Gastrointestinal (GI) (or alimentary) lymphoma is the most common form of lymphoma in cats1-3. Feline GI lymphoma is histologically
classified as low, intermediate or high grade according to the size and anaplasticity of the neoplastic lymphoid cells. Low-grade,
small cell, lymphocytic feline GI lymphoma is composed of small relatively well-differentiated neoplastic lymphocytes, while
high grade, lymphoblastic feline GI lymphoma is composed of large, poorly differentiated neoplastic lymphocyte. Clinical signs
of low grade GI lymphoma are often chronic in nature, reflecting the generally slow onset and progression of the disease and
commonly include weight loss, anorexia and lethargy with or without vomiting and diarrhea2-5. In contrast, high grade GI lymphoma
is a more acute and severe disease3. Anorexia, weight loss, palpable abdominal mass and an acute presentation due to intestinal
obstruction or perforation are common3. The epidemiology, presentation, diagnosis and staging of feline GI lymphoma are reviewed
Important Considerations For Diagnosis Of GI Lymphoma
Definitive diagnosis of gastrointestinal lymphoma requires histological evaluation of gastrointestinal tissue. Although biopsy
specimens can be obtained endoscopically or during exploratory laparotomy, recent evidence suggests full thickness gastrointestinal
biopsies are superior to endoscopic biopsies in differentiating GI lymphoma from IBD, especially in the small intestine which
is the most common site of feline GI lymphoma4. Further, histological evaluation of transmural intestinal biopsies along with
extraintestinal tissue (mesenteric lymph nodes and liver) is helpful in differentiating neoplastic from inflammatory disease6.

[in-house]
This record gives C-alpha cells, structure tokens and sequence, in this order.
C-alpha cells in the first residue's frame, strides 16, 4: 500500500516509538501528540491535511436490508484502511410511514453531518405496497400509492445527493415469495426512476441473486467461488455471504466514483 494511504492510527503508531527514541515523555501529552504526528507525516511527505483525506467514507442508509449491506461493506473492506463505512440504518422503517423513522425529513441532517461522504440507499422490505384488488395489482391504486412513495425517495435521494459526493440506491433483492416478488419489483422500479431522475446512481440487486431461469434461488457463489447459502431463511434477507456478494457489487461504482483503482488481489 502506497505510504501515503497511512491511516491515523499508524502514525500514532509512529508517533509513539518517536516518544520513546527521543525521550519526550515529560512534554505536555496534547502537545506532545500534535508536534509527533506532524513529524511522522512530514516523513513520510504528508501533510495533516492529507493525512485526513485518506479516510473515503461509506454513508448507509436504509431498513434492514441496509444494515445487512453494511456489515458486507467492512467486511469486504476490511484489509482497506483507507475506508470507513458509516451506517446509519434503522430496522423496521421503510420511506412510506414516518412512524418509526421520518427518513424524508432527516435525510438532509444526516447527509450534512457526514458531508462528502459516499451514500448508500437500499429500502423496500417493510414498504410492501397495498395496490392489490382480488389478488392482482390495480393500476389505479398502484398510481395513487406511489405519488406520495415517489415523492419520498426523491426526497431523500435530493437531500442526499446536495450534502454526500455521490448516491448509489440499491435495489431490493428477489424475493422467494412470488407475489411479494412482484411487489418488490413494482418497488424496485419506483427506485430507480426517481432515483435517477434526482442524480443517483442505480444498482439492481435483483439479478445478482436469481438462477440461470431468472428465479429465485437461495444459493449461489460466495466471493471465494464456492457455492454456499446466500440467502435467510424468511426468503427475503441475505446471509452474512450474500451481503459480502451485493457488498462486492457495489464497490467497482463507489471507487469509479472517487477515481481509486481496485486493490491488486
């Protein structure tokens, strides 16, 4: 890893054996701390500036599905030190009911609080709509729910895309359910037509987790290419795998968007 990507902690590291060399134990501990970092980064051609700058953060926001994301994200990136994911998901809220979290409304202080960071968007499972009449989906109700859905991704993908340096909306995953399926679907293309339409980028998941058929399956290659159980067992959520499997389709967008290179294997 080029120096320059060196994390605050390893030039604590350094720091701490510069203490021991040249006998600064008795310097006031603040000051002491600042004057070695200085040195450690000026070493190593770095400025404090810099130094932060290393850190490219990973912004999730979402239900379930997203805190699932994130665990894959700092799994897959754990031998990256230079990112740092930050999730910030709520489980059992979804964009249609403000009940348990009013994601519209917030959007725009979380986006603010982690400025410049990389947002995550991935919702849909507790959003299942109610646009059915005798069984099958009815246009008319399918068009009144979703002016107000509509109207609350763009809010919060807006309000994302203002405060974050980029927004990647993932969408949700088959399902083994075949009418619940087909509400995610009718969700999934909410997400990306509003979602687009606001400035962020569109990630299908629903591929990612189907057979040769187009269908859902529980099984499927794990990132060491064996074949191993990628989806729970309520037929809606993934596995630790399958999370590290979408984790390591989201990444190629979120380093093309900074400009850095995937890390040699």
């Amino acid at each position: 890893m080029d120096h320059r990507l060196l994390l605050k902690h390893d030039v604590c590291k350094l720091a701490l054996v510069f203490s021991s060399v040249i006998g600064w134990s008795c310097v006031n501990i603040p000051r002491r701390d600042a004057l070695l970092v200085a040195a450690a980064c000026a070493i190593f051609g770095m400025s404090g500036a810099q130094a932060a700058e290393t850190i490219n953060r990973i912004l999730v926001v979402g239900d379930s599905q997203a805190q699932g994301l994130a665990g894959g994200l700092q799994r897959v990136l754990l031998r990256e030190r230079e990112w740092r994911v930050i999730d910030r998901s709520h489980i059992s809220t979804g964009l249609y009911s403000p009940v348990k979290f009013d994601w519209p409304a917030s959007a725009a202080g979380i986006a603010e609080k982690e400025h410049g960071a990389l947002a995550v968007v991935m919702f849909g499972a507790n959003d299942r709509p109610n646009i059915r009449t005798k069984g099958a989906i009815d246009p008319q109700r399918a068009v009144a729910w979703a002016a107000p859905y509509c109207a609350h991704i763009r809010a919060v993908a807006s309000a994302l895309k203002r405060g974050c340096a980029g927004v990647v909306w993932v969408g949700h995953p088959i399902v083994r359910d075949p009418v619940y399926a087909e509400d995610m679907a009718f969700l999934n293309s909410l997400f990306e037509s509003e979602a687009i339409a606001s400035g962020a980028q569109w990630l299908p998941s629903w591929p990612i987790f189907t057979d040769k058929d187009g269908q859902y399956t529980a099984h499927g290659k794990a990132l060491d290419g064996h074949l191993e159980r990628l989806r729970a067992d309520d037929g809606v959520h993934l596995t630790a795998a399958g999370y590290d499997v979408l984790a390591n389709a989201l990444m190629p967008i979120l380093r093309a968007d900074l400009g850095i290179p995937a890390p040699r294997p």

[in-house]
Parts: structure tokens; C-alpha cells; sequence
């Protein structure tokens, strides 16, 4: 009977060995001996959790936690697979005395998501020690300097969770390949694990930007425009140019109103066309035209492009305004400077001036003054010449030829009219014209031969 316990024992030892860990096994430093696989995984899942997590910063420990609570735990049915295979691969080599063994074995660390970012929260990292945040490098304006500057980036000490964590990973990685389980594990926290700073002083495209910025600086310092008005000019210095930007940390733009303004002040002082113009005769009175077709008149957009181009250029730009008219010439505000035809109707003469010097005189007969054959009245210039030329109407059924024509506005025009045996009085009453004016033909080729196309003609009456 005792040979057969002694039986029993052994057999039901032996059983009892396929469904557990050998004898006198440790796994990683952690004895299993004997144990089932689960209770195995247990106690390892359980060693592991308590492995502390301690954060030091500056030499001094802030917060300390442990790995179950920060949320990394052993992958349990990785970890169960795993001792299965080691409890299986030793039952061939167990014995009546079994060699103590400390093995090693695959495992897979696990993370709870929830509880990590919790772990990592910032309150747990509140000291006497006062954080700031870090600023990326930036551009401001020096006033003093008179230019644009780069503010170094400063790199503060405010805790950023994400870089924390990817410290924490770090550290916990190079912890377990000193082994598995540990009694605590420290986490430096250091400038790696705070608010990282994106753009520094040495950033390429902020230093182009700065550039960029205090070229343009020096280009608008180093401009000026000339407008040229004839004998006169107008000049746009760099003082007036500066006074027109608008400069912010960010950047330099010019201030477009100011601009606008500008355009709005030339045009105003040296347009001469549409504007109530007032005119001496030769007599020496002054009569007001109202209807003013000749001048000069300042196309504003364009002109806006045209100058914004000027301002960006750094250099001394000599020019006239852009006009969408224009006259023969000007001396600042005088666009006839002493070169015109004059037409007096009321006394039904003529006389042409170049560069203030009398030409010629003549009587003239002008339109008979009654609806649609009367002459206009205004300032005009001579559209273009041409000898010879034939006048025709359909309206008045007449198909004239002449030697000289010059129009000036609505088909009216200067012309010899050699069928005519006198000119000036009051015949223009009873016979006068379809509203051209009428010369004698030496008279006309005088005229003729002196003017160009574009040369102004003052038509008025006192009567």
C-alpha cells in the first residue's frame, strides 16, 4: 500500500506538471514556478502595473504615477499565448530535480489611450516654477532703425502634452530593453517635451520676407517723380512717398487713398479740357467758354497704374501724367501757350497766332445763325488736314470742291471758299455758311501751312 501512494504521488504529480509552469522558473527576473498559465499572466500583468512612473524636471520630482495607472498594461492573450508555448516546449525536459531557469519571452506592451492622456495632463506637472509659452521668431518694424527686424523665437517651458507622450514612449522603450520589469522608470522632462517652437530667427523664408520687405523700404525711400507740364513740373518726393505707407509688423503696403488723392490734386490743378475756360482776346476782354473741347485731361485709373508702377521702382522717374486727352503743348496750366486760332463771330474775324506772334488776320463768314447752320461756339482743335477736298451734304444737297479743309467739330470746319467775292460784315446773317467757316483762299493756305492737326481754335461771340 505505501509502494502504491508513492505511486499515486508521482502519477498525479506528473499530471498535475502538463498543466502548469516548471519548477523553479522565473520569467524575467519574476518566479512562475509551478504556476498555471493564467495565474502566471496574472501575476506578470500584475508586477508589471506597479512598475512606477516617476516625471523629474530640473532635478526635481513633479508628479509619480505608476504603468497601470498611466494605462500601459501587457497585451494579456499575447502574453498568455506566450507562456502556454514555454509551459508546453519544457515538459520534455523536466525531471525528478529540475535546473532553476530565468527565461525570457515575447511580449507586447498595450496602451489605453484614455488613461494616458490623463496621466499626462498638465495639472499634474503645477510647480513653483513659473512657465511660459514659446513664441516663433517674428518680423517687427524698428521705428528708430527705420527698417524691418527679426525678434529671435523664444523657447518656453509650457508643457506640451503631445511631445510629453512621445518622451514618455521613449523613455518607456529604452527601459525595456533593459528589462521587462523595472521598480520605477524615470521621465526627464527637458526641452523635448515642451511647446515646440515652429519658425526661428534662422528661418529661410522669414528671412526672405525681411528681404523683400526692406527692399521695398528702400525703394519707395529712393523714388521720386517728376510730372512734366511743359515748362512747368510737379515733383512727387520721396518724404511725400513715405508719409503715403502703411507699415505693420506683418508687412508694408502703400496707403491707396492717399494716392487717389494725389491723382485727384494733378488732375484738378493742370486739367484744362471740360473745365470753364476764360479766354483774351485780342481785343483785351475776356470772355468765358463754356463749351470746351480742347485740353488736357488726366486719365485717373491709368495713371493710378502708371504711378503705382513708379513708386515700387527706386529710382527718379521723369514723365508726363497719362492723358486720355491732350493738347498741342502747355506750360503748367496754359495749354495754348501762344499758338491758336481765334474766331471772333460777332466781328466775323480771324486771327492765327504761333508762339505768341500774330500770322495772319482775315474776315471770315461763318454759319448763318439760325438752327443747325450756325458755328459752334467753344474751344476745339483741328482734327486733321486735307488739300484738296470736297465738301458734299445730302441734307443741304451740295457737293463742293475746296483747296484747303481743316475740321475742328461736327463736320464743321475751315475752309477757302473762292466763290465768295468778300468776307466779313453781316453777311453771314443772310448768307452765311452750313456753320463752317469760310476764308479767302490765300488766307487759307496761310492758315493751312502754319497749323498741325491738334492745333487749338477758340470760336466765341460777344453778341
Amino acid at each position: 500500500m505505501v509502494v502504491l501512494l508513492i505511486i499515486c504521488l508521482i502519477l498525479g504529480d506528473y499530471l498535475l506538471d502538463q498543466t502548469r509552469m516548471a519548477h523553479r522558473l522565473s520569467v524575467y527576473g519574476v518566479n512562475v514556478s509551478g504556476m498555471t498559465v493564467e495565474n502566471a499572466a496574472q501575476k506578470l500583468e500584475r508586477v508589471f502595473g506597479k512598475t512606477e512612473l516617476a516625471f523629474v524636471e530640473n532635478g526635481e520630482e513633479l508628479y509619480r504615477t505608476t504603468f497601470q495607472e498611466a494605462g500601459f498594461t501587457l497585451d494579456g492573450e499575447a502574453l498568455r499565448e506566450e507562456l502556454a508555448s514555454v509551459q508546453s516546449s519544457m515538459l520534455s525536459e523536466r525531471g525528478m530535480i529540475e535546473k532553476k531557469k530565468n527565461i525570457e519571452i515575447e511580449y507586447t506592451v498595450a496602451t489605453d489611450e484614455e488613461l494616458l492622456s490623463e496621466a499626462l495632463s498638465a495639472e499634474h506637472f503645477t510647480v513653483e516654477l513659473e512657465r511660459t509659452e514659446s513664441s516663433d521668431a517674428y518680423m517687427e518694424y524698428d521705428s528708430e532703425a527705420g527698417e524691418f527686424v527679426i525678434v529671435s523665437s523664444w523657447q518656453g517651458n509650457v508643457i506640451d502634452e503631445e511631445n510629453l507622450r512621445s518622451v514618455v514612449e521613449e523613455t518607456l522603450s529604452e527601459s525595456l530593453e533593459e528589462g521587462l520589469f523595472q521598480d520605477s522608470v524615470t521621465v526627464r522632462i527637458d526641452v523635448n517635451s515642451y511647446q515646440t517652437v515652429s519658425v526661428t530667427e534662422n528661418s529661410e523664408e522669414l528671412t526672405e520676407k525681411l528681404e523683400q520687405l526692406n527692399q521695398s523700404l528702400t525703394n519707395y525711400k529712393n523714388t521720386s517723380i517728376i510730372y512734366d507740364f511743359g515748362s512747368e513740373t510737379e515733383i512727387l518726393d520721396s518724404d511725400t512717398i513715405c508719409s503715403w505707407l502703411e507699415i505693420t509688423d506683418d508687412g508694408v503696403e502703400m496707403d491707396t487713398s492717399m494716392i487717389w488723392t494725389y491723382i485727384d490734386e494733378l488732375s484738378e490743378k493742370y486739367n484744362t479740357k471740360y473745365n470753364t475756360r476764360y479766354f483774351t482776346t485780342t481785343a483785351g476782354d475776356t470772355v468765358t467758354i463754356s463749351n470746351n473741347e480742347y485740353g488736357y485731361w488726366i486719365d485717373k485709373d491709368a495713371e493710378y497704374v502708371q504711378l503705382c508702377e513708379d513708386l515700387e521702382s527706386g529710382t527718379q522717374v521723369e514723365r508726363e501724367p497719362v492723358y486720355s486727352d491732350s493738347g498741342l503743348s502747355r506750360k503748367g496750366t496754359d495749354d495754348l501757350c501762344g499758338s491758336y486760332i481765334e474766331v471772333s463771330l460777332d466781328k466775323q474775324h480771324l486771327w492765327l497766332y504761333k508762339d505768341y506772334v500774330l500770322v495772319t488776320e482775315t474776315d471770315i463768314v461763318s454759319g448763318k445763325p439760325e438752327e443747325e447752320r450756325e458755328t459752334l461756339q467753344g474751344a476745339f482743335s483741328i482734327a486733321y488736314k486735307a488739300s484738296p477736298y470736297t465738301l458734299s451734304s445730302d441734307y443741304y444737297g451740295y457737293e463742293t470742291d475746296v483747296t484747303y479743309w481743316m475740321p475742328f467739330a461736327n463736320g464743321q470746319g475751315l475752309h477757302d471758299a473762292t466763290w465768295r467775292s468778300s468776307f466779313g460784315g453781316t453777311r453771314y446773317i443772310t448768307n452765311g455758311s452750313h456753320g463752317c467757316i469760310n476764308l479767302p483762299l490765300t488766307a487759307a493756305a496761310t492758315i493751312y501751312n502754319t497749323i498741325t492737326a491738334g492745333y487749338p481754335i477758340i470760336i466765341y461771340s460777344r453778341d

Indications for surgery in cats with GI lymphoma are gastrointestinal obstruction, gastrointestinal perforation or to obtain
biopsy samples of gastrointestinal and extraintestinal tissues (Richter). In most cases, chemotherapy is indicated following
resection of a focal mass as microscopic diffuse intestinal involvement or systemic spread is likely2.
Chemotherapy For Low Grade GI Lymphoma
Prednisone or prednisolone (5-10 mg PO q24hrs) and chlorambucil (2 mg PO q2-3 days or 15mg/m2 PO q24 hours for 4 consecutive
days, repeat every 3 weeks). The tendency for low grade lymphoma to be slowly progressive allows for outpatient treatment
with a less intense, oral chemotherapy protocol5. Most cats with low grade GI lymphoma respond favourably to prednisone and
chlorambucil therapy and experience extended survival times. Among 26 cats with low grade GI lymphoma treated with prednisone
and chlorambucil, 9 demonstrated complete, 16 partial and 1 no response to treatment with a collective median survival time
of 745 days5. In a separate study, 76% of cats (13/17) achieved complete remission with a median remission time of 18.9 months1.
It has been demonstrated that cats that achieve complete remission achieve longer survival times than cats that do not1,5.
However both groups of cats experience relatively long median survival times. Two recent retrospective reviews reported median
survival times of 587 and 897 days for cats that achieved complete remission and 125 and 428 days for cats that did not1,5.
The effect of chlorambucil regimen (alternate day versus high-dose pulse therapy) on median survival time has yet to be investigated.
Adverse effects of chlorambucil therapy are infrequent and include gastrointestinal signs and myelosuppression (neutropenia
and/or thrombocytopenia)1. A complete blood count (CBC) should be performed prior to initiation of therapy, one week after
the first dose of chlorambucil and every 2-3 weeks (alternate day chlorambucil regimen) or prior to each chlorambucil treatment
period (high dose pulse therapy chlorambucil regimen)3. Once complete remission is achieved and/or no leukopenia or trend
towards leukopenia is observed on serial CBCs over a few months, the frequency of CBC monitoring can be decreased to once
every 4-6 weeks3. Chlorambucil should be discontinued in cats with persistent or displaying a trend towards neutropenia or
thrombocytopenia3. Cats with low grade lymphoma that do not respond to or develop progressive disease in the face of prednisone
and chlorambucil therapy should be treated as per high grade lymphoma, described below.